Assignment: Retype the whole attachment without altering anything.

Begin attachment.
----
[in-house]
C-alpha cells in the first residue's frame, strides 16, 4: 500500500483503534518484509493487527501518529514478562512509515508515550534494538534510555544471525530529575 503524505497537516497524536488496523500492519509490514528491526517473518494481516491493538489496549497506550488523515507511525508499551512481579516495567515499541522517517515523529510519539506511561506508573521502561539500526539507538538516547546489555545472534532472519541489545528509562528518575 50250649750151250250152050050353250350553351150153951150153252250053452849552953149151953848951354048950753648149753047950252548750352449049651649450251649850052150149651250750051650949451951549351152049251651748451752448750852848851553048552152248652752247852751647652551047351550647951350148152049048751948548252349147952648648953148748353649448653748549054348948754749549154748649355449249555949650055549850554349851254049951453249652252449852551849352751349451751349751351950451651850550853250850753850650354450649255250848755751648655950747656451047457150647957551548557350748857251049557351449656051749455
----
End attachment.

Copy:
[in-house]
C-alpha cells in the first residue's frame, strides 16, 4: 500500500483503534518484509493487527501518529514478562512509515508515550534494538534510555544471525530529575 503524505497537516497524536488496523500492519509490514528491526517473518494481516491493538489496549497506550488523515507511525508499551512481579516495567515499541522517517515523529510519539506511561506508573521502561539500526539507538538516547546489555545472534532472519541489545528509562528518575 50250649750151250250152050050353250350553351150153951150153252250053452849552953149151953848951354048950753648149753047950252548750352449049651649450251649850052150149651250750051650949451951549351152049251651748451752448750852848851553048552152248652752247852751647652551047351550647951350148152049048751948548252349147952648648953148748353649448653748549054348948754749549154748649355449249555949650055549850554349851254049951453249652252449852551849352751349451751349751351950451651850550853250850753850650354450649255250848755751648655950747656451047457150647957551548557350748857251049557351449656051749455